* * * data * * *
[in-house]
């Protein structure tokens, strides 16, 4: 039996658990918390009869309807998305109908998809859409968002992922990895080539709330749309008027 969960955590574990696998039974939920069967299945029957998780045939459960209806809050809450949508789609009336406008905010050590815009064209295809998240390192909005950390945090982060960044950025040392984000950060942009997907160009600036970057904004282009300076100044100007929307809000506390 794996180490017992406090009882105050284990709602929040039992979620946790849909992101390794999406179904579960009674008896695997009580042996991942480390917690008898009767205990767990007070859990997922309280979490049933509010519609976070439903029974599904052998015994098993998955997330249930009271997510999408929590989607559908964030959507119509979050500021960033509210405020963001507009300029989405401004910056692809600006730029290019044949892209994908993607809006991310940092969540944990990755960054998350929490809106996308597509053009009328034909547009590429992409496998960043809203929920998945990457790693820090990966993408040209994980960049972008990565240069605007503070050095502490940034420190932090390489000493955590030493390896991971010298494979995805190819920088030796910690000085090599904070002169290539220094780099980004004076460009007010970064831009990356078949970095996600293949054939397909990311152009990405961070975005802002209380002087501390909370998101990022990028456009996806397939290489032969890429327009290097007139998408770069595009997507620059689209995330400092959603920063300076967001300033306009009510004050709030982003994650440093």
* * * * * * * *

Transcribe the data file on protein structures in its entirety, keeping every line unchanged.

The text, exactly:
[in-house]
């Protein structure tokens, strides 16, 4: 039996658990918390009869309807998305109908998809859409968002992922990895080539709330749309008027 969960955590574990696998039974939920069967299945029957998780045939459960209806809050809450949508789609009336406008905010050590815009064209295809998240390192909005950390945090982060960044950025040392984000950060942009997907160009600036970057904004282009300076100044100007929307809000506390 794996180490017992406090009882105050284990709602929040039992979620946790849909992101390794999406179904579960009674008896695997009580042996991942480390917690008898009767205990767990007070859990997922309280979490049933509010519609976070439903029974599904052998015994098993998955997330249930009271997510999408929590989607559908964030959507119509979050500021960033509210405020963001507009300029989405401004910056692809600006730029290019044949892209994908993607809006991310940092969540944990990755960054998350929490809106996308597509053009009328034909547009590429992409496998960043809203929920998945990457790693820090990966993408040209994980960049972008990565240069605007503070050095502490940034420190932090390489000493955590030493390896991971010298494979995805190819920088030796910690000085090599904070002169290539220094780099980004004076460009007010970064831009990356078949970095996600293949054939397909990311152009990405961070975005802002209380002087501390909370998101990022990028456009996806397939290489032969890429327009290097007139998408770069595009997507620059689209995330400092959603920063300076967001300033306009009510004050709030982003994650440093």